The Maharani suite's dining room seats eight. The décor is very Art Deco, dark red with flashes of silver. Decorated in shades of pink, from salmon to ashes of rose, it is luxurious bordering on hedonistic. It has its own spa and there are four bathing options, including a sunken rose pink vintage marble tub and a Jacuzzi overlooking the magnificent garden. A guest flew across continents to soak in that tub and look out. Unfortunately, the maharaja was occupying the quarters then. The guest may not have had his dream view, but he did not go back disappointed.
The suite kitchenette is done in beautiful salmon pink marble, with a double-door fridge and every caffeine fix that you could ever crave. Each evening the housekeeping quietly comes in to turn down the bed, clear the mess and draw a bath. Filled with bubbles and a generous helping of rose, straight out of the Lux ad. As the sun retires for the evening, candles are lit, the drapes are drawn. And, yes, eight lakh rupees a night.
The staff at Umaid Bhawan are trained to “be there, but not be there”. Alka, who doubles as butler for women travellers, was recently at the beck and call of the Kuwaiti royal family; they did not want any men around. Her job is to be around the guest, omnipresent but invisible. “I even go out shopping with them,” she smiles. And, if you don’t like stepping out into the heat and dust, you can call the royal perfumer, the bangle-maker who supplies the blue bloods of Rajasthan and the tailor who wowed Sachin Tendulkar. The price, of course, is reasonable. “You cannot cheat a guest,” says Ramos.
At the heart of this timeless world is the royal family, which occupies part of the palace, outside the public eye. Legend has it that Bachchan wanted to meet the maharaja, but was gently discouraged. No one gets to meet bapji just like that.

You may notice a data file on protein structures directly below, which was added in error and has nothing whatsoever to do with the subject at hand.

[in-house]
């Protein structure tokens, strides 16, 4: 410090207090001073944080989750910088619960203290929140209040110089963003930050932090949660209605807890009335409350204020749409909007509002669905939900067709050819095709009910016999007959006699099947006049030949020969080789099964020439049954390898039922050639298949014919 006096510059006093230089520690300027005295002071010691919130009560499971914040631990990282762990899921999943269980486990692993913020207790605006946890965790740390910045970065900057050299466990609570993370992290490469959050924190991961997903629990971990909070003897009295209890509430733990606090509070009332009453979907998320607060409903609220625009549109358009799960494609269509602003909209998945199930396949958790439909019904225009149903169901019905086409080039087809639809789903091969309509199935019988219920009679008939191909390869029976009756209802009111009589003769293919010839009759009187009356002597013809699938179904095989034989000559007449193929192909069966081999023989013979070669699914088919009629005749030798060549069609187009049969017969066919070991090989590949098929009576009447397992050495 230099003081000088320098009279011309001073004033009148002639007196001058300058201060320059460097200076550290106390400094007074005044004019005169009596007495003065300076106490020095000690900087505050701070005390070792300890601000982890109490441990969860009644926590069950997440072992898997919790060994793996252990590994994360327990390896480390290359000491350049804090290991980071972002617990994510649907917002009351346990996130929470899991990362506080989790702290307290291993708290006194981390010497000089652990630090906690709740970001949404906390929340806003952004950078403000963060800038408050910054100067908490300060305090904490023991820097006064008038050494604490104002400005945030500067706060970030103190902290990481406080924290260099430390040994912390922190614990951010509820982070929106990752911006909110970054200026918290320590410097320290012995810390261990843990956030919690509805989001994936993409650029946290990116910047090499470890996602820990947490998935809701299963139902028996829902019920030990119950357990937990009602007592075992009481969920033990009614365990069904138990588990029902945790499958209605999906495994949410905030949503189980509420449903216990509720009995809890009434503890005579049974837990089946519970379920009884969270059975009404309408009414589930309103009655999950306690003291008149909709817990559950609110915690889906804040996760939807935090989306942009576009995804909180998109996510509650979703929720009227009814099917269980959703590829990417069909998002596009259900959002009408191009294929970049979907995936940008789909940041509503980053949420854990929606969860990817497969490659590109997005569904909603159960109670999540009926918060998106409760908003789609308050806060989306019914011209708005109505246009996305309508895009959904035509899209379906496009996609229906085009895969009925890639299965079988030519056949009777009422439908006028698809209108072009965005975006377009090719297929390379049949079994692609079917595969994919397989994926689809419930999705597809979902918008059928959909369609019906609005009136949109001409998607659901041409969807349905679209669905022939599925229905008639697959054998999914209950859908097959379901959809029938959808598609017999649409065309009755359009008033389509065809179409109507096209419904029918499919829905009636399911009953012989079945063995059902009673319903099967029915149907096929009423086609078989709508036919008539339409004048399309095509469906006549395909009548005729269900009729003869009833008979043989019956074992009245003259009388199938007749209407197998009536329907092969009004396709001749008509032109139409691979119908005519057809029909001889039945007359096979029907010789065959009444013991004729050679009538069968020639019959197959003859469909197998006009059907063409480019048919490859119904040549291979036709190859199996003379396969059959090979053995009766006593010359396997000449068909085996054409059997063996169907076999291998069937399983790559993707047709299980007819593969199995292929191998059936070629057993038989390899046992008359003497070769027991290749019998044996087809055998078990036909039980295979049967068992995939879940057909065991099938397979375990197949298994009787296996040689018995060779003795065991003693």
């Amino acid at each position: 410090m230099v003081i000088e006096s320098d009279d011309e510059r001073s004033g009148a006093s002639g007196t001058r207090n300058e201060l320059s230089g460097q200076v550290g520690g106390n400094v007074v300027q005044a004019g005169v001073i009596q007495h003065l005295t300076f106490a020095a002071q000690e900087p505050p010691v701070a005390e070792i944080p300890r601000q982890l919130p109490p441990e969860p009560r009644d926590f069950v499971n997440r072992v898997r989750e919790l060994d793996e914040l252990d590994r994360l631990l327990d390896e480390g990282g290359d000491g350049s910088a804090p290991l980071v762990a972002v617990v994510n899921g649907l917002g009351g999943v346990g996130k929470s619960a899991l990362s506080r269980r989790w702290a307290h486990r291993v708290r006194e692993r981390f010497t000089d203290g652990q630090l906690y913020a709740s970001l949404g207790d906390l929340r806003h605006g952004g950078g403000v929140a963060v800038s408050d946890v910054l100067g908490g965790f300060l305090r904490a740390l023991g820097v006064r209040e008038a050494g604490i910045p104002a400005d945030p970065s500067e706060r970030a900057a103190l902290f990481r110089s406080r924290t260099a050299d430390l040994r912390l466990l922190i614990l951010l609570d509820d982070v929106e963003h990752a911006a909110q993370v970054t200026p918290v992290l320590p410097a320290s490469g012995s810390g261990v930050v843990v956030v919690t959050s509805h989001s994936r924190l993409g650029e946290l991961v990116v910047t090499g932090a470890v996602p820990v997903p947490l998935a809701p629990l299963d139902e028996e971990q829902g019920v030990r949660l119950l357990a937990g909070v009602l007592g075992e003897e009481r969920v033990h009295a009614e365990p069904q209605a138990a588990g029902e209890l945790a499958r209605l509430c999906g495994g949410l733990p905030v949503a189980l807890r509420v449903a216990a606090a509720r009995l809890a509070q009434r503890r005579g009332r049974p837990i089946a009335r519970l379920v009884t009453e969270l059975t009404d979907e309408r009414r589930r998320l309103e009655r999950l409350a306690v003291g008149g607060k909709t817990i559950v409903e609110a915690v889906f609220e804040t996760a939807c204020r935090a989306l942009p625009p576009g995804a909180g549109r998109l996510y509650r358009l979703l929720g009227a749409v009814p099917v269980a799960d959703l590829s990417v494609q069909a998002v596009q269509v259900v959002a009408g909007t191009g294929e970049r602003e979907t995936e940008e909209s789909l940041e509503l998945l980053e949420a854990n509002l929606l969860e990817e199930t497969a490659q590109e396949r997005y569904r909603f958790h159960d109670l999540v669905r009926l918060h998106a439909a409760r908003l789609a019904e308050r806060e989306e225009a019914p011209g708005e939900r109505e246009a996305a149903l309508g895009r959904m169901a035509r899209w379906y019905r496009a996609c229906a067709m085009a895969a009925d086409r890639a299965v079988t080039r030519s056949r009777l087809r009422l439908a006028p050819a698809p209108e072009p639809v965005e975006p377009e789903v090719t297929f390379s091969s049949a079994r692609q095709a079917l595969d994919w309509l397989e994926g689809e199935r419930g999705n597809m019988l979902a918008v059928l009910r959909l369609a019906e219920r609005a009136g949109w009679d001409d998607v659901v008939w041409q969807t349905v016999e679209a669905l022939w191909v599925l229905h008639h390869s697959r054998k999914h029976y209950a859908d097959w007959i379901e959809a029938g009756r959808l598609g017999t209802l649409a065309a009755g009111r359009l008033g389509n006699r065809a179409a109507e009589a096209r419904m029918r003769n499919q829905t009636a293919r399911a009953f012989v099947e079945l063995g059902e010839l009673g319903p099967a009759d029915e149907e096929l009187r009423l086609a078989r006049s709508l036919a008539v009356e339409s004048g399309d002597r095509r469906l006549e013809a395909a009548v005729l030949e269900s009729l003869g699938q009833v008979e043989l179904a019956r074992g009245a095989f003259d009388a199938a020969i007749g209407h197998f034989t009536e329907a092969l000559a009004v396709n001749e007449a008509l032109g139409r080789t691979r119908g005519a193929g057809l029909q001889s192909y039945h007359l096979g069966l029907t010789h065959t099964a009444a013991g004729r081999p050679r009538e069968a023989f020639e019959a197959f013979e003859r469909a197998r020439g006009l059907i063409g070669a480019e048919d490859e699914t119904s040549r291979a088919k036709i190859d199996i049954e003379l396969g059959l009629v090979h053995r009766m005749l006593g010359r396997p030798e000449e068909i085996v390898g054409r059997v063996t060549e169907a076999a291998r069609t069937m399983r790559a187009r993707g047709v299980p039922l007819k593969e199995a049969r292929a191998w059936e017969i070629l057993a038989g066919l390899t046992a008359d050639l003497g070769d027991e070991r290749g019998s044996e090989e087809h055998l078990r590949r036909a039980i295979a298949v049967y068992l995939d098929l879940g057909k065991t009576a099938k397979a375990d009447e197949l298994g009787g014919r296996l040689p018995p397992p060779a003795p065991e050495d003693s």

The smallest room, the size of a modest flat in Mumbai, comes for Rs60,000 a night. There is a rocking horse at the end of room. Above the bed is a picture of the maharaja as a young boy. As with everything in the hotel, the bedroom set, too, has a story coated with royal dust. Lakshmi Mittal wanted to buy it, for a six-figure price. He was refused, as it was bapji’s. Money can buy you a night at Umaid Bhawan or more, but it cannot buy you everything.
“The fact is that it is our home,” Gaj Singh smiles, as he sits in his study with sky-blue floors. “It is old tradition. Our staff has been taught to be there, but not be there. It is not about being overbearing. You don’t have to be intrusive.” So, does a guest's experience in Umaid Bhawan actually resemble the life of a prince? “It is hard work,” he says. “I woke up early when I was young, now I lie in a bit.”
In the arid Jodhpur landscape, Umaid Bhawan with its fringe of green, and its majestic dome, is an oasis. The grass—soft and springy and evergreen—is from Kenya. In the centre is a pure white marble baradari that almost floats in the sea of green. Baradaris are traditional square pavilions with 12 doors, three on each side.
“My father brought [the baradari] over from Bal Samand [Palace],” says the princess Shivranjani who admits to needing glasses, loves Judi Dench and is quick to whip out her phone to show pictures of the new pony, originally called Pony. “It just completes the garden doesn’t it? It was always meant for entertainment,” she points out. The palace has changed a lot while she was growing up. “Pillars was a name that my father gave to the restaurant and it stuck,” she smiles.
Pillars is where breakfast is served. Named so for its tall columns, it offers a view of the Meharangarh Fort in the distance. Sip champagne, watch peacocks prance and bring the morning in with live music—flute or santoor. Or swim in the pool; the hotel has two. A picnic basket, complimentary, will appear by your side. It has water, a minty drink, things to munch on, and watermelon on ice. It also has the eagle statuette. “If you want privacy you put it out,” smiles Ramos.
So what’s the secret of being the best? “The success of a hotel is when you understand the body language of your guest. There are times when you want to engage and there are times you want to be left alone,” he says. This guest profiling almost is the secret that Umaid Bhawan staff guard zealously. And, it works. An example is Bhopal, one of the oldest servers. “I can judge what you want and what you’re feeling,” Bhopal says confidently, as he pours a cup of Darjeeling, just the right strength.